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Mapping a Path Out of Steve Jobs's Shadow

One year since the death of Steve Jobs, Apple is stronger than ever. Can Tim Cook keep it up?

Like all companies, Apple is not immune to bungling a new product, though its apologies haven’t always seemed heartfelt. After slashing the price of the first iPhone by $200 only a few months following its debut in 2007, Apple tried to placate enraged early adopters with a $100 rebate that they could only spend on Apple products. When the iPhone 4 was introduced with a flawed antenna design in 2010, it took 39 days of complaints for Steve Jobs to hold a press conference—and to offer dissatisfied users a free rubber case.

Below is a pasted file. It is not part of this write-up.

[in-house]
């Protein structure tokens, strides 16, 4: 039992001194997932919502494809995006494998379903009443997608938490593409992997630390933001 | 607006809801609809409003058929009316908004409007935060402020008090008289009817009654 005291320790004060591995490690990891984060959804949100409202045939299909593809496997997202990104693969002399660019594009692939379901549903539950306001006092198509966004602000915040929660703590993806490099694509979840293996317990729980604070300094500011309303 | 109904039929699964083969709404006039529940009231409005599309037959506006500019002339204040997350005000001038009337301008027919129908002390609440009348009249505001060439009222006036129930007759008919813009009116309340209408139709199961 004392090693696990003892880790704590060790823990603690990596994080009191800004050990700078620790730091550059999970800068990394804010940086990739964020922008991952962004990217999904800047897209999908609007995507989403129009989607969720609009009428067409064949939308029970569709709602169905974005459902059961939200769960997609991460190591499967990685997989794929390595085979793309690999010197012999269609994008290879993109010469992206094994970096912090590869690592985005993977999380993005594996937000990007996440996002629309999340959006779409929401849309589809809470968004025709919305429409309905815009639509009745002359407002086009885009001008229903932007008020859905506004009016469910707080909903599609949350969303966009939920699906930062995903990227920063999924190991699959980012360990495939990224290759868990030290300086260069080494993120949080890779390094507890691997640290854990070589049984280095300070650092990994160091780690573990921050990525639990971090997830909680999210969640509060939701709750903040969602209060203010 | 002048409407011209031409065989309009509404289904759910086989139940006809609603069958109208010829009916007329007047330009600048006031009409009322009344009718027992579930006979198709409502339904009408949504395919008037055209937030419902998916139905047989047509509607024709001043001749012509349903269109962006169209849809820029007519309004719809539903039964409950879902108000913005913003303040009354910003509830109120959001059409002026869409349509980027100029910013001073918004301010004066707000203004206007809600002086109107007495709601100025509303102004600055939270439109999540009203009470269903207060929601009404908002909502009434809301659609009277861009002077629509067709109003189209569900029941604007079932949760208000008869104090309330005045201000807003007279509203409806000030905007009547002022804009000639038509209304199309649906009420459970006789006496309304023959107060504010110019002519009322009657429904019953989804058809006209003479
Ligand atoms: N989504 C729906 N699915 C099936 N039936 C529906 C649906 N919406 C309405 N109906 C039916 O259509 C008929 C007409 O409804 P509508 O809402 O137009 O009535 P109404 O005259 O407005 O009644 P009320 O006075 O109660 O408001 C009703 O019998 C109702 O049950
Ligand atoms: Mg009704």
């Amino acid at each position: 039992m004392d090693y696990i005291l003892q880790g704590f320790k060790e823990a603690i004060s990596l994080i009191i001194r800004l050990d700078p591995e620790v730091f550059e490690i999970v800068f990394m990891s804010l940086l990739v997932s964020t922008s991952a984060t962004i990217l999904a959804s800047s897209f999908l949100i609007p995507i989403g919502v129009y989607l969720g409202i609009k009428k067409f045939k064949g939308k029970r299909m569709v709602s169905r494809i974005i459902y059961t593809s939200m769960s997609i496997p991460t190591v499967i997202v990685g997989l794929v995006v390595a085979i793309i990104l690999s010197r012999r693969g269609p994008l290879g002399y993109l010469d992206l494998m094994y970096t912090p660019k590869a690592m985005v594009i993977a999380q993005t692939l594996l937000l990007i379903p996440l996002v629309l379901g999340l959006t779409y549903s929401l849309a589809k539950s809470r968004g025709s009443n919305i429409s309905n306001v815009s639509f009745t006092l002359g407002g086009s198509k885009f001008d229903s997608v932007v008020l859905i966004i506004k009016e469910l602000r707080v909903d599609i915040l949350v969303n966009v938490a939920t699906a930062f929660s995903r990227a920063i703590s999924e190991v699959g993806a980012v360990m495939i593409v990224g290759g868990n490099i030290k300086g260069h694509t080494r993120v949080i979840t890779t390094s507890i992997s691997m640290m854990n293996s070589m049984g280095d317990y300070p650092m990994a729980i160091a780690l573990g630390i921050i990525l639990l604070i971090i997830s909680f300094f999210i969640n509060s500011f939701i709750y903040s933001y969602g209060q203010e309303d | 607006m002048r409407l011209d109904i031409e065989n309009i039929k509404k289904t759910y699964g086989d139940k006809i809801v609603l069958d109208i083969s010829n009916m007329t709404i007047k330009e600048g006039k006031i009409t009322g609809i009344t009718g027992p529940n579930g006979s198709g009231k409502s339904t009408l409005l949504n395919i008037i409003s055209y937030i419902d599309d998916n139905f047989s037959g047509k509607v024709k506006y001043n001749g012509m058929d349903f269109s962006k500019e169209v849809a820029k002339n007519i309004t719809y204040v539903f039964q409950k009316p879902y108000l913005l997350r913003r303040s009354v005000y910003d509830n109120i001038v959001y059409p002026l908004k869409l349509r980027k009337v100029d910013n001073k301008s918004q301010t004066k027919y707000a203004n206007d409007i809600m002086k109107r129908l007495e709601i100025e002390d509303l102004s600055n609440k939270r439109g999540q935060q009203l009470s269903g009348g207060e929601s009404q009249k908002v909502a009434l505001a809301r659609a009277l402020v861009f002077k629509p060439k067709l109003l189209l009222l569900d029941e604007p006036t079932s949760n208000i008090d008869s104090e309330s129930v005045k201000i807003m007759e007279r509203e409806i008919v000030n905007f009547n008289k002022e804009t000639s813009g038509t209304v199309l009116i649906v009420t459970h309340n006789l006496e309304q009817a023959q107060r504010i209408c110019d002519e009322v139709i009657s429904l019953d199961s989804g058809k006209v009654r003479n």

Considering that history, the reaction of new Chief Executive Officer Tim Cook to the outcry over the balky Maps application on the new iPhone 5 was positively penitent. Only one week after customers got their hands on the highly anticipated device, Cook issued a press release acknowledging the mapping service’s obvious flaws—such as turning much of the east side of Portland, Ore., into a nature park. He also took the unusual step of pointing users to alternatives from rivals such as Microsoft and Google. “We are extremely sorry for the frustration this has caused our customers, and we are doing everything we can to make Maps better,” Cook said in a letter to customers posted on Sept. 28 on Apple’s website.